When it comes to discipline, kids with ADHD do need the security of limits even if they don’t seem to pay much attention to the ones you’ve set. Over and above those things he really can’t help, your child needs to be held responsible for bad behavior you know he can control – but you need to approach discipline carefully.
Keep the focus on helping your ADHD child be good rather than punishing him for being bad, and establish a brief set of house rules – with consequences – that you stick to. Bear in mind that you can’t simply give your ADHD child an instruction and then go to do something else while he does what he’s told – he very likely won’t. You need to structure the situation, sustain your child’s motivation and reward his positive behavior.
Don’t just tell your child it’s bedtime. Say that bedtime is at 8pm, that you’ll be telling her it’s time to get ready for bed at 7:30 and that this will be her signal to put on her pjs and brush her teeth. Then she needs to report to you and the rest of the time up until 8pm is story or chat time. This structure gives your child a clear idea of what she’s supposed to be doing once you’ve given her notice, at 7:30. This structure and the hope of a reward – the story or chat – helps your child stay focused and motivated until she’s ready for bed. Provide encouraging and reinforcing comments as needed after your first announcement about bedtime: ‘Wow, you’re really moving along there!’. These verbal rewards help sustain your child’s motivation.
Follow these tips:
- Keep it positive Instead of making your house rules a list of don’ts, make them a list of dos – for example, instead of phrasing it like this: ‘Jake must not interrupt if Mom and Dad are talking’ do it like this: ‘Jake can wait a minute’ and then say “Excuse me” if he needs Mom or Dad when they’re talking; instead of ‘Jake must not shout’, say, ‘Jake can ask nicely if he wants something’.
- Score good behavior It’ll give him the incentive he needs to co-operate if he gets an immediate reward in the form of points. Draw up a reward chart with pictures of what he’ll get when he has enough points and keep it doable – for example, 10 points could win him a new comic book. This works better than promising an unspecified reward at the end of the week if he tidies up his toys every evening – that objective is too far off and he’s likely to forget what he’s working towards and how well he’s doing.
- Use visual reminders Children with ADHD are easily distracted from the task at hand, whether it’s getting ready for school or concentrating on homework. A kitchen timer is a useful little tool for keeping their minds on the job: you can say they have until the bell rings to get dressed, complete a page of homework and so on.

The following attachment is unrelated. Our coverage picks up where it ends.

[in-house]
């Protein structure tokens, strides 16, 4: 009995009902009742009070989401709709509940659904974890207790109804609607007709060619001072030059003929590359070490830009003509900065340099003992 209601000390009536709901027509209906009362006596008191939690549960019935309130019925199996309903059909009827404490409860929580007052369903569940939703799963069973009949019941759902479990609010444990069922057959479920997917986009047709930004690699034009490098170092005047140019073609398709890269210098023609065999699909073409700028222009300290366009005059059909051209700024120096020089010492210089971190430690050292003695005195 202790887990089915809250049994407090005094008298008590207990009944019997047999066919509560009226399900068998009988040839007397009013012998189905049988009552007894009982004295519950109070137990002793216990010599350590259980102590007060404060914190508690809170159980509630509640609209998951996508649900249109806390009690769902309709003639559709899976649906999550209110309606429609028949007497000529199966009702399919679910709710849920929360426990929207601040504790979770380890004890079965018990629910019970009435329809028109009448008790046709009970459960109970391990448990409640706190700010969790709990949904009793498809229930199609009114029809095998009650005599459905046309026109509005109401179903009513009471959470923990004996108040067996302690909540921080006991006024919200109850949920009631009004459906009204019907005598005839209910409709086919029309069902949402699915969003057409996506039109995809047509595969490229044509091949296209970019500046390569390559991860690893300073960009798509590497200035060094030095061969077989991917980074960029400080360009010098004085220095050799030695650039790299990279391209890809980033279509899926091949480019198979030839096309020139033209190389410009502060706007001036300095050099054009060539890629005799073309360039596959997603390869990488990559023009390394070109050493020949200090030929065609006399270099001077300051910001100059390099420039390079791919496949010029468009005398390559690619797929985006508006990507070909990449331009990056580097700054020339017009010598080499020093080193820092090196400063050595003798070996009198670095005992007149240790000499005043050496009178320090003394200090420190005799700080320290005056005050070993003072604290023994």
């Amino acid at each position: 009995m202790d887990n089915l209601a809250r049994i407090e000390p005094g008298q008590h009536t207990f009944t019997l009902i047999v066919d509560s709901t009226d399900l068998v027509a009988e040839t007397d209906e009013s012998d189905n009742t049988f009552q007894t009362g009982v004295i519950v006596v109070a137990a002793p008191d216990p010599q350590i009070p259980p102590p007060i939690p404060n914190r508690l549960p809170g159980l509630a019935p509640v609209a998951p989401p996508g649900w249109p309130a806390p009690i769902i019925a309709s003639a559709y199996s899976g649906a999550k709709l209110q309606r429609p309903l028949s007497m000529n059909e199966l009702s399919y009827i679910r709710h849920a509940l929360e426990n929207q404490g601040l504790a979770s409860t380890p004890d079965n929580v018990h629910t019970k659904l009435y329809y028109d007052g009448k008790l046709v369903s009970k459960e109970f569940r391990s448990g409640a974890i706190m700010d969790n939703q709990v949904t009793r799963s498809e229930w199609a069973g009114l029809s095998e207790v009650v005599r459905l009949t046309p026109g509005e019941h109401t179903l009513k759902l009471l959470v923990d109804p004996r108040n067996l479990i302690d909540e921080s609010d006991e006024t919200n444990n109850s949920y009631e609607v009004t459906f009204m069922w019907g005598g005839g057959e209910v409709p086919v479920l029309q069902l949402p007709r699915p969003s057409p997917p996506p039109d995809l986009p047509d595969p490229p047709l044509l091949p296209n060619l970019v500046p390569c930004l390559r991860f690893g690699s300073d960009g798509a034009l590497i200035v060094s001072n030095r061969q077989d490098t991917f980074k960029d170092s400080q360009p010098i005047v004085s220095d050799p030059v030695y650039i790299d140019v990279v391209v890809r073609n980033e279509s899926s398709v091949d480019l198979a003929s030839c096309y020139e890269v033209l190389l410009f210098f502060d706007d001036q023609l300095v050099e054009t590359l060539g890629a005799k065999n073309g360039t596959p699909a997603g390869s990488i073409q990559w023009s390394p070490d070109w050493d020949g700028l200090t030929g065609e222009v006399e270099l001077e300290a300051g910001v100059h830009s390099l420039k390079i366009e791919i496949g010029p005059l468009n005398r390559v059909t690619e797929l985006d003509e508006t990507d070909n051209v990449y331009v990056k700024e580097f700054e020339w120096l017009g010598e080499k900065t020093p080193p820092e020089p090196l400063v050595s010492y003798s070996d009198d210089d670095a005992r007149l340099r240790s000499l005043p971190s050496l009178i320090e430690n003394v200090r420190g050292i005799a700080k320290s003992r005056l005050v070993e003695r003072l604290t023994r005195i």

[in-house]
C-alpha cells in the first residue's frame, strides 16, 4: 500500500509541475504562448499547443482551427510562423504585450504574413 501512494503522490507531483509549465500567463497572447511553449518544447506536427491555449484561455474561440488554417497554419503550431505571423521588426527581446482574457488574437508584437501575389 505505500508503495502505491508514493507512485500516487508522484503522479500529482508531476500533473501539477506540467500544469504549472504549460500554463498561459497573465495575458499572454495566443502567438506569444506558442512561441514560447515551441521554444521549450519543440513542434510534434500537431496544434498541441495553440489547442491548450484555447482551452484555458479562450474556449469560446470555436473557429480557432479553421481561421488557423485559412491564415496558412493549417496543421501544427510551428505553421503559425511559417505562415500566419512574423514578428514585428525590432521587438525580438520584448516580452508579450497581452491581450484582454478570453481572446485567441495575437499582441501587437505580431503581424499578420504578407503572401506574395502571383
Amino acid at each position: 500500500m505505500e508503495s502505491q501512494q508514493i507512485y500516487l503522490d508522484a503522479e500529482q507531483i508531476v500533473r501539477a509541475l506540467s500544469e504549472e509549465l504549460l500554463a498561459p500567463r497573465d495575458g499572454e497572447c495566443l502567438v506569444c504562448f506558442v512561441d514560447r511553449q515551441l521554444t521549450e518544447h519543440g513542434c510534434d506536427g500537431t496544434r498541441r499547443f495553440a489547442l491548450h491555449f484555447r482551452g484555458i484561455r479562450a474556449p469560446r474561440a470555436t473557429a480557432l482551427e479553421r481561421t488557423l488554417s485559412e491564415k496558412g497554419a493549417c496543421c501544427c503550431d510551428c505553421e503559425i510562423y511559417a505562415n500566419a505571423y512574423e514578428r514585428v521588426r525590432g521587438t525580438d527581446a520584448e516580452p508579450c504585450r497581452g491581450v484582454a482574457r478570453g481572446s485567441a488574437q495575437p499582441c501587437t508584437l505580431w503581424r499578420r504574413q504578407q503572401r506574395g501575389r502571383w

- Take one step at a time Don’t reel off a list of instructions to your ADHD child – they can’t manage multi-tasking and he’ll find it difficult to absorb anything after the first request. Tell him what you’d like him to do one thing at a time. The same goes for doing: turn off the TV if he’s studying; play with one toy at a time; tidy up after one game or activity before moving onto the next.
- Show, don’t tell When it comes to new tasks or activities, he’ll find it easier to pick things up if you demonstrate how to do them one action at a time, with any spoken instruction kept very brief and clear. You may need to repeat yourself, but use a clear slow tone and try not to get impatient if he’s having difficulty following you.
- Keep playdates painless Children with ADHD are particularly excitable, so having a whole platoon of friends over is a recipe for a discipline disaster. Restrict it to just one or two other children and invite them to your home, where you’ll be better able to supervise your child. Make sure the other children’s parents know that you have a few simple rules for your child and that his friends will need to follow them too.
- Set aside a sanctuary Try to set aside one corner of a room in your house as his calm down spot. Keep it low-key, without bright paint colors or busy wallpaper: perhaps a table and chair facing a blank wall. If he’s overstimulated and unable to calm down enough to behave, take him to sit there for a few minutes to help him focus.
Coach Benjamin Mizrahi. Educator. Learning Specialist. Family Coach. Father. Husband.
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